Speech by Dmitry Medvedev at MSC 2016
by Dmitry Medvedev
Ladies and gentlemen, distinguished colleague Mr Valls, distinguished Mr Ischinger, my speech will be of a more general nature, but I hope it will be useful.
The first cold war ended 25 years ago. This is not long in terms of history, but it is a considerable period for individual people and even for generations. And it is certainly sufficient for assessing our common victories and losses, setting new goals and, of course, avoiding a repetition of past mistakes.
The Munich Security Conference has been known as a venue for heated and frank discussion. This is my first time here. Today I’d like to tell you about Russia’s assessment of the current European security situation and possible solutions to our common problems, which have been aggravated by the deterioration of relations between Russia and the West.
Before coming to this conference, I met with President Putin. We talked about his speech at the Munich conference in 2007. He said then that ideological stereotypes, double standards and unilateral actions do not ease but only fan tensions in international relations, reducing the international community’s opportunities for adopting meaningful political decisions.
Did we overstate this? Were our assessments of the situation too pessimistic? Unfortunately, I have to say that the situation is now even worse than we feared. Developments have taken a much more dramatic turn since 2007. The concept of Greater Europe has not materialised. Economic growth has been very weak. Conflicts in the Middle East and North Africa have increased in scale. The migration crisis is pushing Europe towards collapse. Relations between Europe and Russia have soured. A civil war is raging in Ukraine.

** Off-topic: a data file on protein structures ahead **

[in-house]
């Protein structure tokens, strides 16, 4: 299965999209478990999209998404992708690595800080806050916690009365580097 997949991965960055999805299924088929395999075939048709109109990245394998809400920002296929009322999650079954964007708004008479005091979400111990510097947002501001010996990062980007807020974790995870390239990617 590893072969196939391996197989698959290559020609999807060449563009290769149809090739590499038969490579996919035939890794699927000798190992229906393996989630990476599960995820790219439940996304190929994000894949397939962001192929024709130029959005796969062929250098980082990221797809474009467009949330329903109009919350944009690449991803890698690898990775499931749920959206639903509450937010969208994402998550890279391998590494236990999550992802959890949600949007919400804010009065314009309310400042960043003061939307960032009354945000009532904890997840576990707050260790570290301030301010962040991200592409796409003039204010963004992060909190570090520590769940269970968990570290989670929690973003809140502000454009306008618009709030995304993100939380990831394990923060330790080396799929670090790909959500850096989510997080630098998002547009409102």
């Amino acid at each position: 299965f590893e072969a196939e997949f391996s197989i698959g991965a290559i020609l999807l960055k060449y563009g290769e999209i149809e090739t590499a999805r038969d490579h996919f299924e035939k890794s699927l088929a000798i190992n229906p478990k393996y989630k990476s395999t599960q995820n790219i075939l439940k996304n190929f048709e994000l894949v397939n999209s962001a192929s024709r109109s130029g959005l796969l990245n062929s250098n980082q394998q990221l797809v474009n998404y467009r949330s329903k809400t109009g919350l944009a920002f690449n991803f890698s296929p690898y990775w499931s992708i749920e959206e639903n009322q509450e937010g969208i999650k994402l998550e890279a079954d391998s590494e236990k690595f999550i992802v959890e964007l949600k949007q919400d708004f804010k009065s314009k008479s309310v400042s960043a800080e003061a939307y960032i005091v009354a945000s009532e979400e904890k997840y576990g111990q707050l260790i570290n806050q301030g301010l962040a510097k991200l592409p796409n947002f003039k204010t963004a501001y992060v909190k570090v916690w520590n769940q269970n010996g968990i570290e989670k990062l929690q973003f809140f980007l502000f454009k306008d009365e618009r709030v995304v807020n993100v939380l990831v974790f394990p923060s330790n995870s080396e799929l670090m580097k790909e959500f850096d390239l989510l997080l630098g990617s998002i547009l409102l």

In this context, we need to launch an intensive dialogue on the future architecture of Euro-Atlantic security, global stability and regional threats more than ever before. I consider it unacceptable that this dialogue has almost ceased in many spheres. The problem of miscommunication has been widely recognised both in Western Europe and in Russia. The mechanisms that allowed us to promptly settle mutual concerns have been cut off. Moreover, we’ve lost our grasp of the culture of mutual arms control, which we used for a long time as the basis for strengthening mutual trust. Partnership initiatives, which took much time and effort to launch, are expiring one by one. The proposed European security treaty has been put on hold. The idea of a Russia-EU Committee on Foreign Policy and Security, which I discussed with German Chancellor Angela Merkel in Meseberg, has not materialised. We believe that NATO’s policy towards Russia remains unfriendly and generally obdurate.
Speaking bluntly, we are rapidly rolling into a period of a new cold war. Russia has been presented as well-nigh the biggest threat to NATO, or to Europe, America and other countries (and Mr Stoltenberg has just demonstrated that). They show frightening films about Russians starting a nuclear war. I am sometimes confused: is this 2016 or 1962?
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